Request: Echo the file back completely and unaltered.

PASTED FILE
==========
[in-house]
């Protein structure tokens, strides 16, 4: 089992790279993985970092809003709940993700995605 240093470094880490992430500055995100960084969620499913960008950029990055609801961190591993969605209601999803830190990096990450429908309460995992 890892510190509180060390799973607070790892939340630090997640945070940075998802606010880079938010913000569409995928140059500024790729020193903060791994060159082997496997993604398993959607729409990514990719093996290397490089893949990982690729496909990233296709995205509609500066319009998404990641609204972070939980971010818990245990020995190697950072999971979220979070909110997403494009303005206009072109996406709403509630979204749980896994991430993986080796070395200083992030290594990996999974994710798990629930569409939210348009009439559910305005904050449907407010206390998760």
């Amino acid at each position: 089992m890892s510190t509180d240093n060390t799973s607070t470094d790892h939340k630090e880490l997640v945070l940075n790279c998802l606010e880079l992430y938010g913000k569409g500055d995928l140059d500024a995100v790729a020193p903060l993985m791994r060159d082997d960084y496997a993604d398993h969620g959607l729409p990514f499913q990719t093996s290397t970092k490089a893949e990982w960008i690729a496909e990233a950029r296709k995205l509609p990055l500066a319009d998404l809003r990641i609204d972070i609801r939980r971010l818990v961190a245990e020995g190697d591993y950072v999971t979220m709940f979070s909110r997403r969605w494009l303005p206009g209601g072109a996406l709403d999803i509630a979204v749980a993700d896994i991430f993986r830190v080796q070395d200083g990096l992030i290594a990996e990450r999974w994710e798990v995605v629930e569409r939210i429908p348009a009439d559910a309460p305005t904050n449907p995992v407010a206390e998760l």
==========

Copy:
[in-house]
């Protein structure tokens, strides 16, 4: 089992790279993985970092809003709940993700995605 240093470094880490992430500055995100960084969620499913960008950029990055609801961190591993969605209601999803830190990096990450429908309460995992 890892510190509180060390799973607070790892939340630090997640945070940075998802606010880079938010913000569409995928140059500024790729020193903060791994060159082997496997993604398993959607729409990514990719093996290397490089893949990982690729496909990233296709995205509609500066319009998404990641609204972070939980971010818990245990020995190697950072999971979220979070909110997403494009303005206009072109996406709403509630979204749980896994991430993986080796070395200083992030290594990996999974994710798990629930569409939210348009009439559910305005904050449907407010206390998760």
């Amino acid at each position: 089992m890892s510190t509180d240093n060390t799973s607070t470094d790892h939340k630090e880490l997640v945070l940075n790279c998802l606010e880079l992430y938010g913000k569409g500055d995928l140059d500024a995100v790729a020193p903060l993985m791994r060159d082997d960084y496997a993604d398993h969620g959607l729409p990514f499913q990719t093996s290397t970092k490089a893949e990982w960008i690729a496909e990233a950029r296709k995205l509609p990055l500066a319009d998404l809003r990641i609204d972070i609801r939980r971010l818990v961190a245990e020995g190697d591993y950072v999971t979220m709940f979070s909110r997403r969605w494009l303005p206009g209601g072109a996406l709403d999803i509630a979204v749980a993700d896994i991430f993986r830190v080796q070395d200083g990096l992030i290594a990996e990450r999974w994710e798990v995605v629930e569409r939210i429908p348009a009439d559910a309460p305005t904050n449907p995992v407010a206390e998760l």